For any project to be successful, you need 3 types of resources: physical (materials and equipment), financial and human. No matter how effective the first two are, the outcome of the project is ultimately determined by the people.
Project human resource management involves the process of hiring, training, remunerating, assigning roles and developing policies that outline the terms and conditions of employee engagement in the project.
A project human resource manager has many roles that include analyzing, planning, delegating and supervising, and such other duties. Here are some questions to guide the human resource management arm of any project.
- What needs to be done?
Here you outline the goals of the project and the tasks that need to be carried out to achieve the aforementioned goal. Identify the roles and skills required. Create a staffing plan that matches the roles to the skills required.
- Who will do it?
Do you have the staff required to carry out the roles identified above? Evaluate your team and see who can take up what role. If you’re short-staffed, you may need to hire new staff. Hiring here involves reviewing resumes, shortlisting, interviewing and finally selecting the best suited candidate for the job.
- How will it be done?
Does each member of staff understand their role? Will the roles be handled by individuals or by teams? Come up with measurable goals and set milestones, which you’ll also use when supervising and tracking the progress.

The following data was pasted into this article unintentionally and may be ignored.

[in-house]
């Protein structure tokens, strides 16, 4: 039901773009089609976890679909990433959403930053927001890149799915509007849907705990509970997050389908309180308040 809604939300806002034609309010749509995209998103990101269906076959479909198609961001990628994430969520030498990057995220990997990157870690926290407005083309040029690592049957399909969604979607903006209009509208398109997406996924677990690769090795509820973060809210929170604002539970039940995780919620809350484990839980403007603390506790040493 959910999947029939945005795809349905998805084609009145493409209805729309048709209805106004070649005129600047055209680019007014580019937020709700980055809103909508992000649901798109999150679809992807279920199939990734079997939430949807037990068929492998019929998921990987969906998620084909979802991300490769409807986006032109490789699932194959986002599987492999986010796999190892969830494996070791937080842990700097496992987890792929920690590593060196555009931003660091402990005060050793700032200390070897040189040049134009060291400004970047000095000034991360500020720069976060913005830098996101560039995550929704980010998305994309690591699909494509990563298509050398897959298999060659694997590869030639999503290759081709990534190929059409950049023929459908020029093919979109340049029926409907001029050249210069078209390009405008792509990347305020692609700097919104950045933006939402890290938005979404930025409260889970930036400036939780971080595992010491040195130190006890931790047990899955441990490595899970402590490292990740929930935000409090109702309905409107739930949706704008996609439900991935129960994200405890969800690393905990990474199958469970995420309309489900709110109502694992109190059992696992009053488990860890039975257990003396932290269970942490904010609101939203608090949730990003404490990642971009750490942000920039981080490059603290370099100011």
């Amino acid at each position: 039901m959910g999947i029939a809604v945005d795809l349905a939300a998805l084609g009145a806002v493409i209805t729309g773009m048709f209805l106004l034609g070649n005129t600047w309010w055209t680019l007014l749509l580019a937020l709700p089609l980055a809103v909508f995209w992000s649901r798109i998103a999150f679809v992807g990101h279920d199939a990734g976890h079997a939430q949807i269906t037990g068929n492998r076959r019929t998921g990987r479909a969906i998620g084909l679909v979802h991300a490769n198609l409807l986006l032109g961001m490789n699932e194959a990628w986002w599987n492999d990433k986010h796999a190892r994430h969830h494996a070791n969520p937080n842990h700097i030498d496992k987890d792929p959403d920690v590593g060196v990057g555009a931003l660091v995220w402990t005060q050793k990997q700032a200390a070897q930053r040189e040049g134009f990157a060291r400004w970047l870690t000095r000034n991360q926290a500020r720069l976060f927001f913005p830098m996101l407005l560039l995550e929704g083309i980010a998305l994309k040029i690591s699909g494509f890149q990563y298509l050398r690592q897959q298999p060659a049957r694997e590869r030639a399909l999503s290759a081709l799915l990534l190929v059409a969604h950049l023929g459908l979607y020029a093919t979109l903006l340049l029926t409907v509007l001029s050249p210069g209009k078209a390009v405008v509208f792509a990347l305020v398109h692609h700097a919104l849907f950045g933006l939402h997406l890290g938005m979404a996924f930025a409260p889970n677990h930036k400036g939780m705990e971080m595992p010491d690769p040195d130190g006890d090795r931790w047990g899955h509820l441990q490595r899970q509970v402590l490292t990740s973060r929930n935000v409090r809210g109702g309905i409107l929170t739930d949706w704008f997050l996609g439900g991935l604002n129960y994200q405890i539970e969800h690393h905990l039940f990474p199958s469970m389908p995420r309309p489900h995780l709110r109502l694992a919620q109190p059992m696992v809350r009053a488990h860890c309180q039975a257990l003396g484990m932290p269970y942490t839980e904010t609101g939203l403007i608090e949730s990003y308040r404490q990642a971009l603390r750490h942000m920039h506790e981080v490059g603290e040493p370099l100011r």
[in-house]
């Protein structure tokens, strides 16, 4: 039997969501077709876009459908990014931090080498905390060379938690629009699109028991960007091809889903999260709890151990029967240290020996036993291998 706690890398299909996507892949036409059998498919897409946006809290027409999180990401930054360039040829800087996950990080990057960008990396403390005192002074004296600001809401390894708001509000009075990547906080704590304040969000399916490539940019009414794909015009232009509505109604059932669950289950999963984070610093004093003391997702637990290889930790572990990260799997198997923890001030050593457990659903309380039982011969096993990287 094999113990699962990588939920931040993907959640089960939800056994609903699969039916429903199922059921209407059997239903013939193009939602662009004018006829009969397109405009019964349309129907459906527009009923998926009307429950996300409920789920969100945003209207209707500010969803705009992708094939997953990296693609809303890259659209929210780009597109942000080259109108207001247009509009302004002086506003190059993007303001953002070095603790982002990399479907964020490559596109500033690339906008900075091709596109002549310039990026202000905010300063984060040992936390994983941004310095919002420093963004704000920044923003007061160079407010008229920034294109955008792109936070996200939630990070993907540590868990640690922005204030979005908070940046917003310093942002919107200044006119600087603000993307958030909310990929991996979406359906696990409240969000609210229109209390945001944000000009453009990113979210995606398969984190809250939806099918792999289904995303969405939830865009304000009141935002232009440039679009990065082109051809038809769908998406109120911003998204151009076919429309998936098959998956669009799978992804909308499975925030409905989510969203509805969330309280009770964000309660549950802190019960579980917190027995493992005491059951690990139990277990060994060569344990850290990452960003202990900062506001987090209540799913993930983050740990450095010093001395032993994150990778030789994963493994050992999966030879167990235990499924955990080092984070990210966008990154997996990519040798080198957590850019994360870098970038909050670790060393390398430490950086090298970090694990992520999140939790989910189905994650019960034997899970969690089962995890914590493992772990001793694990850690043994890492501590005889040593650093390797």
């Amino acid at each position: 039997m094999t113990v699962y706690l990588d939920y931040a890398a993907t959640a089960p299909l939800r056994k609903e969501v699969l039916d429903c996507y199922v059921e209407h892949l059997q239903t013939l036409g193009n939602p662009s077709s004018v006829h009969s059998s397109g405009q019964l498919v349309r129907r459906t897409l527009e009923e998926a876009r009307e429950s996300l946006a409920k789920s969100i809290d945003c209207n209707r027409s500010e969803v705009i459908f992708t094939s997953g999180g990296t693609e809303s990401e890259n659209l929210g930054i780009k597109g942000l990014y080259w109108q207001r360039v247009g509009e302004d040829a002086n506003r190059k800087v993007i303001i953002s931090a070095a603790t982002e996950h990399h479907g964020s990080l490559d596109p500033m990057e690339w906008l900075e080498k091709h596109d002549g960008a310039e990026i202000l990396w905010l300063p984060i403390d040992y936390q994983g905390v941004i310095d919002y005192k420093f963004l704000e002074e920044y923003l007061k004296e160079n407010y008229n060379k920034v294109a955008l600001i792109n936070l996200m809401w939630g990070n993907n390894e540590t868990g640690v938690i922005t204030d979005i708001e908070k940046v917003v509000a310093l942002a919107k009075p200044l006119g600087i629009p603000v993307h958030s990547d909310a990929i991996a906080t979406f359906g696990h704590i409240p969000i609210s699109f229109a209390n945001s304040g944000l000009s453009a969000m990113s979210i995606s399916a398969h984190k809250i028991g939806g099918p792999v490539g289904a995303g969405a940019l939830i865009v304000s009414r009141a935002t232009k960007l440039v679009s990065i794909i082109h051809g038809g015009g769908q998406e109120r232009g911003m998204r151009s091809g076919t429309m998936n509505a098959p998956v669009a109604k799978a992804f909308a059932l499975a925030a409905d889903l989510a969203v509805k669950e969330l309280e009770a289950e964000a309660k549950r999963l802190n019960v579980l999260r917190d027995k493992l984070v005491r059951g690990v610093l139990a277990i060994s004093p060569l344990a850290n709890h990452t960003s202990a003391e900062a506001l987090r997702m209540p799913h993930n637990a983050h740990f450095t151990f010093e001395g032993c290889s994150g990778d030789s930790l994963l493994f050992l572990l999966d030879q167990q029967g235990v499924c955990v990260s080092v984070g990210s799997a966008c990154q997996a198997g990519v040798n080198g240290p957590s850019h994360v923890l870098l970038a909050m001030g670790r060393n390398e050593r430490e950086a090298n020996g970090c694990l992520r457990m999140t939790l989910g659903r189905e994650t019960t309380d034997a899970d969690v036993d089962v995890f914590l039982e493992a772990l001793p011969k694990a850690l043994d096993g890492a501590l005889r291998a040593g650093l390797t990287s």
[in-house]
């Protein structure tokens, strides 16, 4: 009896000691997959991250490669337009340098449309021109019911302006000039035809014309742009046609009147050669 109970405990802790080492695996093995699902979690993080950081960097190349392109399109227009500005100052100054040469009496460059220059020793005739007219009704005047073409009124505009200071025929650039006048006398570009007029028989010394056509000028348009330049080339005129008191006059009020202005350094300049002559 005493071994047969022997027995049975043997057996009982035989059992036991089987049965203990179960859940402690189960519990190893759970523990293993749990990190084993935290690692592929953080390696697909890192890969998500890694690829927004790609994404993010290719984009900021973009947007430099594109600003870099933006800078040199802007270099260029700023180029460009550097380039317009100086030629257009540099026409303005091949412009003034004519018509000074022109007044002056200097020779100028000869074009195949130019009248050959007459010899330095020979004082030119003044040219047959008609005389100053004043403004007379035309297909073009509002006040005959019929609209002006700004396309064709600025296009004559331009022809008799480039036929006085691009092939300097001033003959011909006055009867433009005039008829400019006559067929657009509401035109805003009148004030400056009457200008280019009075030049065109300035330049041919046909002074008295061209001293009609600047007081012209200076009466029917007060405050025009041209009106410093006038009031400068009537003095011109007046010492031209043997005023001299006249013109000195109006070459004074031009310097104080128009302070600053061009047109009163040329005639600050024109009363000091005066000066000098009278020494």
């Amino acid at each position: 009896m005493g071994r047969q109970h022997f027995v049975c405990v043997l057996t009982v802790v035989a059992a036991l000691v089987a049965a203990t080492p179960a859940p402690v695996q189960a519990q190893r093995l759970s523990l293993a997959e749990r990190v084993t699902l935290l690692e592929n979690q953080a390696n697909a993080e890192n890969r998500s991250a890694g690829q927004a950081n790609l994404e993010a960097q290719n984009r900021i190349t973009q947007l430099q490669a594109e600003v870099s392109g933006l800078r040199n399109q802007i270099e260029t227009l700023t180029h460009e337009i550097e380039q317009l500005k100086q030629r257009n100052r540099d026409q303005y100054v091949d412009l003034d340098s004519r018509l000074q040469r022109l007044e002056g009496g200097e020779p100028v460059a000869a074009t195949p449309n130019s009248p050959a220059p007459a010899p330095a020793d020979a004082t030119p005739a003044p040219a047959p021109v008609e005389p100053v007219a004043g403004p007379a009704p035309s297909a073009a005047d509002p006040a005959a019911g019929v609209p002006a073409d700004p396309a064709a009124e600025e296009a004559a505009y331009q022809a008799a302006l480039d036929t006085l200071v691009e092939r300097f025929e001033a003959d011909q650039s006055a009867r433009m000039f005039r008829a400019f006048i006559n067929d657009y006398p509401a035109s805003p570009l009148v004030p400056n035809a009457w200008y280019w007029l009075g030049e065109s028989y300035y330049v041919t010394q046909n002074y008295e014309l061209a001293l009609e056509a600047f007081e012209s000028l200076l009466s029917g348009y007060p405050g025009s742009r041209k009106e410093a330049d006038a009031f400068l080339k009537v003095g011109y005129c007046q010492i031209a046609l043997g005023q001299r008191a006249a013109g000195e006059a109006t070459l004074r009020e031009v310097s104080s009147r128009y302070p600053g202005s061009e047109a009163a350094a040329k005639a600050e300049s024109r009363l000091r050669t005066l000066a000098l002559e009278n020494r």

- What is needed to do the job?
What does the staff need to enhance their performance? Ensure that the resources that they need are availed, as well as a favorable working environment. This includes fair and timely remuneration. Consider improving the skills of your staff by continuous training.
Essential Skills for a Project Human Resource Manager
If you’re starting a career in project human resource management, here are some skills that you should have in addition to the academic credentials:
HR professionals are constantly engaging people. You have to be in a position to communicate with clarity, both verbally and in writing. You should also be well versed in addressing groups, both large and small.
Can you intervene when your members of staff are not getting along and provide an amicable solution? Here your listening skills are as important as the speaking ones. Ultimately, you must come across as firm yet caring to ensure that employee disagreements do not affect productivity.
No matter how comprehensive the workplace is, they cannot cover everything. Often, you will be faced with staff matters on issues such as discrimination, favoritism, harassment and so on that require you to negotiate and come up with a middle-ground that favors both parties.
In project human resource management, you’ll be constantly dealing with multiple issues at once. You’ll be managing, monitoring or executing one matter or the other at any given time. The ability to switch your mind quickly between various items comes in handy.
This list is by no means comprehensive but contains some of the most essential skills that will set you up for success in project human resources.